Environmentally friendly sunscreen and Mexico’s Riviera Maya
Sunscreen is an essential element to summer outdoor activities and is especially important when living in a place where summer exists year round. Tropical areas like the Riviera Maya experience an average daily temperature of 27C (80F) and approximately 240 days of sunshine per year.
With that in mind, sunscreen truly is an important part of living in the region. Many products, however, contain additives and chemicals that can prove harmful not only to you, but also to the environment. In particular, marine environments.
When sunscreen washes off into lakes, rivers, cenotes, oceans and seas, it can leave behind chemical residues that can be harmful to the marine life living in these bodies of water. According to a 2008 study by Environmental Health Perspectives, coral reefs are particularly sensitive to the chemicals found in human sunscreen products.
Studies find that every year, between 4,000 and 6,000 tons of sunscreen washes off tourists during their vacations. These sunscreens contain oils and chemicals that are harmful to the marine ecosystem. It is for this reason that the use of biodegradable sunblock in Mexico is often mandatory before entering local waters, including snorkeling tours and scuba diving excursions.
Popular places such as Xel-Ha, Garrafon Park, Xcaret and Chankanaab Park as well as the protected marine life park in Cozumel, make the use of biodegradable sunscreen mandatory. Non-biodegradable sun products are generally confiscated upon entry to prevent people using non-ecofriendly sunscreens in the local water systems.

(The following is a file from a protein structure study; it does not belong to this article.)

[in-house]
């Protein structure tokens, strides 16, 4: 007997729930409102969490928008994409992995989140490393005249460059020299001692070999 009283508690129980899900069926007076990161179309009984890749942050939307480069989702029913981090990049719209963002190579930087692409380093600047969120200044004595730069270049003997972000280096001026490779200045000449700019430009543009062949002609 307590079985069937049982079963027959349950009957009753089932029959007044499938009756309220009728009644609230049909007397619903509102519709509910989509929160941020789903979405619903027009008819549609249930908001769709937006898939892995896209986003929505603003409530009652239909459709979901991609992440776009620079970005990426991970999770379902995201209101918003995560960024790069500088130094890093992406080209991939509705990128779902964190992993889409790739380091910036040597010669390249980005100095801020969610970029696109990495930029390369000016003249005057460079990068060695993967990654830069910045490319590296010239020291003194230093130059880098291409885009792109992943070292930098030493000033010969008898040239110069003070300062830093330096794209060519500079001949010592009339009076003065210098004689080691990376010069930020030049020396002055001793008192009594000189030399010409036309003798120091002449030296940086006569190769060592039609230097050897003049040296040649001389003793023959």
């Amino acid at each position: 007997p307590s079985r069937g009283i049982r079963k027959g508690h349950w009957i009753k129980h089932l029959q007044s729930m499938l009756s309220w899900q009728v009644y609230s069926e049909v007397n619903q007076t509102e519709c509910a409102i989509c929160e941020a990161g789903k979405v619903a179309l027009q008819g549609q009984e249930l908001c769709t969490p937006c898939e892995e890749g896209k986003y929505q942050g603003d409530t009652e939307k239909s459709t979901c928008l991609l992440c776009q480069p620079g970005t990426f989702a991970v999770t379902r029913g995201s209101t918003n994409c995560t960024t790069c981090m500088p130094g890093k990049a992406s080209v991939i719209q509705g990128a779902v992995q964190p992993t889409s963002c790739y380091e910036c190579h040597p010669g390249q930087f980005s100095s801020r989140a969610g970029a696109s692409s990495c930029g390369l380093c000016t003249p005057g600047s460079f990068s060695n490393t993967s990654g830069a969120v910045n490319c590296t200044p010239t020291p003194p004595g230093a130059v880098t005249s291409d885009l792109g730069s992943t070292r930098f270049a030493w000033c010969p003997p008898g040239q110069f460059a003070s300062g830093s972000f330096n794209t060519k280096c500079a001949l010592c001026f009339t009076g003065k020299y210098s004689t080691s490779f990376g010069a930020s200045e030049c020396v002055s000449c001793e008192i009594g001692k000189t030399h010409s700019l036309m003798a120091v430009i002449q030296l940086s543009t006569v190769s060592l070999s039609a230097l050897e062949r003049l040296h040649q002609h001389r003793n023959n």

So, what exactly is biodegradable sunblock and how is it different from regular sunscreens? Biodegradable sunblocks are environmentally friendly sunscreen products that lack the harmful chemicals and additives that studies have found, contribute to the destruction of the coral reefs. The difference is eco-sunscreens break down naturally and minimize damage to the environment.
Non-eco sunscreens damage the environment by washing off in the water and eventually settling on coral reefs and other marine life. It’s not something many people think about, but studies have found that mass quantities of sunscreen in the sea is similar to an oil slick. Over time, reefs become suffocated and bleached.
One of the most common and harmful ingredients found in regular sunblock is oxybenzone, one of he many harmful ingredients that promotes viral infections in the coral system. Scientists have found that nearly 25 percent of the world’s coral reefs are in imminent danger of collapse due to human factors, while another 25 percent are in longer-term danger.
Mexico’s ecosystem and marine life are one of the many reasons millions of people visit each year. They arrive to enjoy the beaches, rent yachts, deep sea fish, participate in local water activities, swim in cenotes, snorkel and even live in various parts of the Riviera Maya to earn scuba and cave diving certificates – all activities that are water-based and quite likely involve sunscreen.